Wednesday 21 August 2019

Varadkar to axe universal health insurance plan with €2k premiums

Former Health Minister James Reilly (right) and his successor Leo Varadkar who is to drop multi-payer insurance plan
Former Health Minister James Reilly (right) and his successor Leo Varadkar who is to drop multi-payer insurance plan
Eilish O'Regan

Eilish O'Regan

Nearly half the population would end up paying annual health insurance premiums of €2,228 - without any State subsidy - under the universal health insurance plan proposed by the Government.

The exorbitant costs are expected to result in Health Minister Leo Varadkar announcing to the Cabinet today that the original model for the Government's much-vaunted plan has been dropped.

Under the multi-payer system, in which healthcare would be funded by private and public contributions, another 8pc of the population would still be paying out €1,671 per adult, even with a 25pc State subsidy.

The Exchequer would have to find €3.7bn to pay for those who get free or subsidised healthcare.

However, to maintain a maximum premium of no more than €1,200, the State subsidy would need to be €6.3bn.

It is understood that the minister will outline an analysis based on three reports into universal health insurance to the Cabinet today.

Although the Government remains committed to a system of universal healthcare, it is now necessary to go back to the drawing board and it will not be possible to introduce it even in the lifetime of the next government.

Mr Varadkar called a halt to progressing the plan - which had been widely promoted by his predecessor Dr James Reilly - when he took over the department last year. He commissioned the research, one section of which involved a report from the ESRI.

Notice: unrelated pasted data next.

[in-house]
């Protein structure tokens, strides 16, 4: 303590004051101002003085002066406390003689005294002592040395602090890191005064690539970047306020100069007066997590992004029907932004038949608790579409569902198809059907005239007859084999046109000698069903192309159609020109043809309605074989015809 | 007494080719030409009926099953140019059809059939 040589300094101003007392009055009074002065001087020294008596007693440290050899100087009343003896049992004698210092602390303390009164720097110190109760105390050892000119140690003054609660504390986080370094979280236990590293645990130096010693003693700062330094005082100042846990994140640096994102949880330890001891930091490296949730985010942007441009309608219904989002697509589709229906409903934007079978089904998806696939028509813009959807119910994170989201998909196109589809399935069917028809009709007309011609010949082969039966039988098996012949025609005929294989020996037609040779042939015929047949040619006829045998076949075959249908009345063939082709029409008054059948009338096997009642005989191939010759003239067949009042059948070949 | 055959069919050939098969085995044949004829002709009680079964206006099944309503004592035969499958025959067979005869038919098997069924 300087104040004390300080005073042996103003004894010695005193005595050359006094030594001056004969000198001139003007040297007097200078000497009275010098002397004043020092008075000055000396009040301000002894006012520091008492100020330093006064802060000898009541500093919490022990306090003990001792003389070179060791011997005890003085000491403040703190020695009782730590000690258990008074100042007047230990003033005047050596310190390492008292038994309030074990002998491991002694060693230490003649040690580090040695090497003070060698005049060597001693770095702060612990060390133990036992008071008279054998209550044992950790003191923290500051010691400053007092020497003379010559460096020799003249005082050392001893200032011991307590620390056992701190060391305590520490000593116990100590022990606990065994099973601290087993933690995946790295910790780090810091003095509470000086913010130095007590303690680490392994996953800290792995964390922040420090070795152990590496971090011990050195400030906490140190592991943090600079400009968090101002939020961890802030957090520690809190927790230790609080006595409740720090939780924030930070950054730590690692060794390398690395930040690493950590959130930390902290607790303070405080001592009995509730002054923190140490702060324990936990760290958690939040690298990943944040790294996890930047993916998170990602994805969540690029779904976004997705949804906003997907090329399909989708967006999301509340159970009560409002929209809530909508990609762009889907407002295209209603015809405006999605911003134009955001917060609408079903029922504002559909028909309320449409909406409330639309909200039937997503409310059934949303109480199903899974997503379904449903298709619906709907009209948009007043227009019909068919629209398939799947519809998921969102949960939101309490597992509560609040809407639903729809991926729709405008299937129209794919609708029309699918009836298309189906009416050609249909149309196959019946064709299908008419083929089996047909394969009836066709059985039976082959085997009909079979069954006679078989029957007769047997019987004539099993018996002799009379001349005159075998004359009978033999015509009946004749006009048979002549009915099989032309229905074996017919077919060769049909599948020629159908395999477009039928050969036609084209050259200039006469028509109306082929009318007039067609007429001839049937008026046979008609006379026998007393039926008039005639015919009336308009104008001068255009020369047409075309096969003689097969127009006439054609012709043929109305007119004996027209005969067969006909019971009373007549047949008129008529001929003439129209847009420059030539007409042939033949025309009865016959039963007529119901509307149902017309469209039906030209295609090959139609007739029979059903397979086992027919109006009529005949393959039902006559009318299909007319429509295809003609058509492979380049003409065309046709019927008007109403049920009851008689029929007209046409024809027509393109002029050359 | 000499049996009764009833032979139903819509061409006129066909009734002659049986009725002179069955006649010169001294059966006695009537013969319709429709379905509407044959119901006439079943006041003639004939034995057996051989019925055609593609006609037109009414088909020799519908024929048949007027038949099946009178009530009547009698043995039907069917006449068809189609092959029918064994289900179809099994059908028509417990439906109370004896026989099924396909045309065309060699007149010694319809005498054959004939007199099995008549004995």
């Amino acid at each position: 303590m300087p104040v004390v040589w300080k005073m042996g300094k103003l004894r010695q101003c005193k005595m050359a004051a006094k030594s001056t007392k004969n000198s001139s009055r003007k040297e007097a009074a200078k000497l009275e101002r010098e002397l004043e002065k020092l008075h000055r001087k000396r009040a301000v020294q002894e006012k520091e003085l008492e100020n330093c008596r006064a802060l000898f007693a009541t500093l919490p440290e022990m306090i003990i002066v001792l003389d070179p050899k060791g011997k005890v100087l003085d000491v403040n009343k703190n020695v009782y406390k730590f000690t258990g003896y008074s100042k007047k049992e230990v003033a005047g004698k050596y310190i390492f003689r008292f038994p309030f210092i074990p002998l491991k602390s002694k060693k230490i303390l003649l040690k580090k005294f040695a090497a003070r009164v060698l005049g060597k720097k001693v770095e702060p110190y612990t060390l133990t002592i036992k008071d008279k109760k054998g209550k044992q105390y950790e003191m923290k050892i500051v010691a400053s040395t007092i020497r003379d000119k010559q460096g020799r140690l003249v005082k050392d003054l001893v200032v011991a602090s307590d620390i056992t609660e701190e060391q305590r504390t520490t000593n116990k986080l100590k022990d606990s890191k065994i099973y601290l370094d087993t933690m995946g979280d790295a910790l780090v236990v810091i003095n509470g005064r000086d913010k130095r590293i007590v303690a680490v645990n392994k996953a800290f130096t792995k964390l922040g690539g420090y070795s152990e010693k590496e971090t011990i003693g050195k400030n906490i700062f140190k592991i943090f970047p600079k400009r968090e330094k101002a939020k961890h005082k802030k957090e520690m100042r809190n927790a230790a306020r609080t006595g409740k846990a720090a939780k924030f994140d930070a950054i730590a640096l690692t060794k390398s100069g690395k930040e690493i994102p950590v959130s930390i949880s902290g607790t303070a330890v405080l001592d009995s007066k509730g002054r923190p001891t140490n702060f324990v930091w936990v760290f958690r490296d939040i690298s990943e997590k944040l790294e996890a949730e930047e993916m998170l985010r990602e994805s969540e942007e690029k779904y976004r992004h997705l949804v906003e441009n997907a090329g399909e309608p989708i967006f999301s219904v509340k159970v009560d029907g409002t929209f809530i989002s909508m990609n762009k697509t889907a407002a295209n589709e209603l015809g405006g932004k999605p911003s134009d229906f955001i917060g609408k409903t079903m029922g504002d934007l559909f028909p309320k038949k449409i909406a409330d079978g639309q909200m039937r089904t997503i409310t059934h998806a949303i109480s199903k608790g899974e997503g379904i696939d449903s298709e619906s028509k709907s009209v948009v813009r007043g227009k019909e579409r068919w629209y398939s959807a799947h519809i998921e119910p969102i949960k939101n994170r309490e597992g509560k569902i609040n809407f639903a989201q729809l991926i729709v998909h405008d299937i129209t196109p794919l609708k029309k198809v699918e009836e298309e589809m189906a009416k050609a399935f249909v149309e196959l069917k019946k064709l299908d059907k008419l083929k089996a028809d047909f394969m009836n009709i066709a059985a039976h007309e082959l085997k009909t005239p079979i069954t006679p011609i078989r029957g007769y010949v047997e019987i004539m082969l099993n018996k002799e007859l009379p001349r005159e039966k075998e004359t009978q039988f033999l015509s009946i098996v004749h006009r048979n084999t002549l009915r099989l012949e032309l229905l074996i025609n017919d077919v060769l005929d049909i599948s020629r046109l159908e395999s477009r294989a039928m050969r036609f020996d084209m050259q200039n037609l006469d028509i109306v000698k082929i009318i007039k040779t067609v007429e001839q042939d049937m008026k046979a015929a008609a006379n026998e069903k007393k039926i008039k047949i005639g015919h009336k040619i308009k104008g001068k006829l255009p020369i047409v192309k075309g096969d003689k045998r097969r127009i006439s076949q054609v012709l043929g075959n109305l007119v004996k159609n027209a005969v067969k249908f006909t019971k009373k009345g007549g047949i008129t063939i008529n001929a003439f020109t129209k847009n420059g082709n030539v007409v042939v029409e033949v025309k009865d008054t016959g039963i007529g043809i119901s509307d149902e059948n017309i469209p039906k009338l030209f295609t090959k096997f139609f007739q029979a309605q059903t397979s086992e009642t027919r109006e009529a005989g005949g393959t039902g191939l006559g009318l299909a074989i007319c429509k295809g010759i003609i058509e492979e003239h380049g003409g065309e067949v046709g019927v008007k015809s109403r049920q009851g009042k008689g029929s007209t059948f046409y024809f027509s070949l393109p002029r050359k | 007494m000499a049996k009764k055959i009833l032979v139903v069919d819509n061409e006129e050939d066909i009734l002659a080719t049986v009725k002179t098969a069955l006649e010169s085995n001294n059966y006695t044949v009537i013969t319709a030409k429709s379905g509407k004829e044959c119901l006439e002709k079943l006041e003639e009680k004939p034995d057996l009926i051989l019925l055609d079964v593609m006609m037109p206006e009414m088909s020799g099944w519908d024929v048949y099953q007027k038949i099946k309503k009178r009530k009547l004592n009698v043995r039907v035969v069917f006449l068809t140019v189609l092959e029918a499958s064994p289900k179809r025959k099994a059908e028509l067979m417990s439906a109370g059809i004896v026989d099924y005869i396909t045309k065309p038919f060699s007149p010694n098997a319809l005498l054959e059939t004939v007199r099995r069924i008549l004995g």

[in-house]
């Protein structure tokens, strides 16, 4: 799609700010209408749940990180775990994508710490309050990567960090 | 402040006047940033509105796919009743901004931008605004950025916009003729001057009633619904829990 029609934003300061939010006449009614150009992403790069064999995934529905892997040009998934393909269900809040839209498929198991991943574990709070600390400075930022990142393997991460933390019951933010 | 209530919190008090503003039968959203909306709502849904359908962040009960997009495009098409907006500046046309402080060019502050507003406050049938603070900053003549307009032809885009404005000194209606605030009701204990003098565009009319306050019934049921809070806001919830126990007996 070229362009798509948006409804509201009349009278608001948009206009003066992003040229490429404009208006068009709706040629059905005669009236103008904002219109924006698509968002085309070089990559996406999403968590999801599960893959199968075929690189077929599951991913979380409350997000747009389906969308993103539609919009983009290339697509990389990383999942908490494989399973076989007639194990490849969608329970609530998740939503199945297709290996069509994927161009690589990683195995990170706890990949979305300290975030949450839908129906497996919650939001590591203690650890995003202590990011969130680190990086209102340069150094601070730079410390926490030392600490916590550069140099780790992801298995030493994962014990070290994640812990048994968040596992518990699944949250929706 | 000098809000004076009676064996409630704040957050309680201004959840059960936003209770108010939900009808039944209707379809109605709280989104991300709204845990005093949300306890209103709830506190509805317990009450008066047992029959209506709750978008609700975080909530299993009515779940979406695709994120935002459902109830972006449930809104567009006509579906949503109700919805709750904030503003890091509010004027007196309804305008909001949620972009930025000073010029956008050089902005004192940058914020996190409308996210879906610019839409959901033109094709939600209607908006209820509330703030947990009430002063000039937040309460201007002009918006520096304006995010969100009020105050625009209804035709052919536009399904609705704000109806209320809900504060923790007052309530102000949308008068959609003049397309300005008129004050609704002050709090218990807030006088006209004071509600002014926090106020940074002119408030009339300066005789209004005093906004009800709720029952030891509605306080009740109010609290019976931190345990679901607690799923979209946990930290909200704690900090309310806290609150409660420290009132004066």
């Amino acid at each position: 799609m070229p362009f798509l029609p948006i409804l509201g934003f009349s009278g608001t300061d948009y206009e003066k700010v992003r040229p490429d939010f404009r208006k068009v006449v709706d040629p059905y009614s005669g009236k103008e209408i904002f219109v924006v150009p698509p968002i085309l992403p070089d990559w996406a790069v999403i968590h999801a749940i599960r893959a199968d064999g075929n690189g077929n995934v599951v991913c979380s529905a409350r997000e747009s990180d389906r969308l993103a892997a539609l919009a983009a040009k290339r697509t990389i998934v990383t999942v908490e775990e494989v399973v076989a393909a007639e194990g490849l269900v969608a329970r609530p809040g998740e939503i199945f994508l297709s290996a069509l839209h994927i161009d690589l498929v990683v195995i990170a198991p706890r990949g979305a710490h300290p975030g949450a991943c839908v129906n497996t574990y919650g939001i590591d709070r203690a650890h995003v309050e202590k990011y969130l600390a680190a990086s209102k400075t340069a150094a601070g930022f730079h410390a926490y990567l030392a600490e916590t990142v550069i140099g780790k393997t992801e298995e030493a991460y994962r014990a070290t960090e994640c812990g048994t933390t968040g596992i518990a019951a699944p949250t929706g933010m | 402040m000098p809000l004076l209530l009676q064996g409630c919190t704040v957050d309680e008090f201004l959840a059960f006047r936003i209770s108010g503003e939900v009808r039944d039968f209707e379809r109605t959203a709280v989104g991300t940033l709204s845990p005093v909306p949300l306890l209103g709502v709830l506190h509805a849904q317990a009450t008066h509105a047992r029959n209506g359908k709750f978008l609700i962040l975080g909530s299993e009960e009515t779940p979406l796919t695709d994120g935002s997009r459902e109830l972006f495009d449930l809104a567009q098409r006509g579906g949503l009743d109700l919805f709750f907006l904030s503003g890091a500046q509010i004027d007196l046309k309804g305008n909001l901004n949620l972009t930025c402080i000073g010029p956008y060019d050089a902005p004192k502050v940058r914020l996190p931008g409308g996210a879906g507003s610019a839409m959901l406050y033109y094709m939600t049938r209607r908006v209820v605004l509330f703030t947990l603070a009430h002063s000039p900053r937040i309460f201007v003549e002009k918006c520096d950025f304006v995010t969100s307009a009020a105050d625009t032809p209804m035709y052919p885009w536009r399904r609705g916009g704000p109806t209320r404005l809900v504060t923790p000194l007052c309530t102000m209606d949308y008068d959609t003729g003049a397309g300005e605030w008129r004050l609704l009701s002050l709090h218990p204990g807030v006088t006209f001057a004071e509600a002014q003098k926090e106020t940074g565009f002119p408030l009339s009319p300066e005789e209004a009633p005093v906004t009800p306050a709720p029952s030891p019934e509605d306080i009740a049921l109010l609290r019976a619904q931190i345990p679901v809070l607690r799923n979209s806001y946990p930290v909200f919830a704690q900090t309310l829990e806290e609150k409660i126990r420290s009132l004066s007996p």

It was a central plank of the Programme for Government ,with a promised end to the two-tier health system by effectively making everyone a private patient. Mr Varadkar's "parking" of the plan led to tensions with Taoiseach Enda Kenny.

The minister signalled he would concentrate on the extension of free GP care instead.

The original plan would have involved additional costs of more than €650m which, the research concluded, "would not be outweighed by benefits in terms of improved patient outcomes, lower healthcare prices or lower premiums".

The reports included the ESRI study on the potential costs, a KPMG study of potential premiums, and a study on potential subsidies for a multi-payer model.

They concluded that more research is needed in this area before definitive conclusions can be drawn.

The average annual premium for a universal health insurance package - before any subsidy - and comprising GP care, hospital care and mental healthcare, is estimated at €2,228 for adults and €773 for children. This is based on 2013 data. The reports found that the actual cost to individuals would depend on the level of subsidy provided by the State.

The ESRI report looked at a subsidy for vulnerable groups as follows:

Medical card holders (36pc of the population) would have a full subsidy and would pay no premium.

GP visit card holders (14pc of the population) would have a 50pc subsidy and pay a premium of €1,114.

Those with an income up to 175pc of the medical card limit (8pc of the population) would have a subsidy of 25pc and would pay a premium of €1,671.

The remaining 42pc of the population would pay the full premium of €2,228 without a subsidy.

Irish Independent

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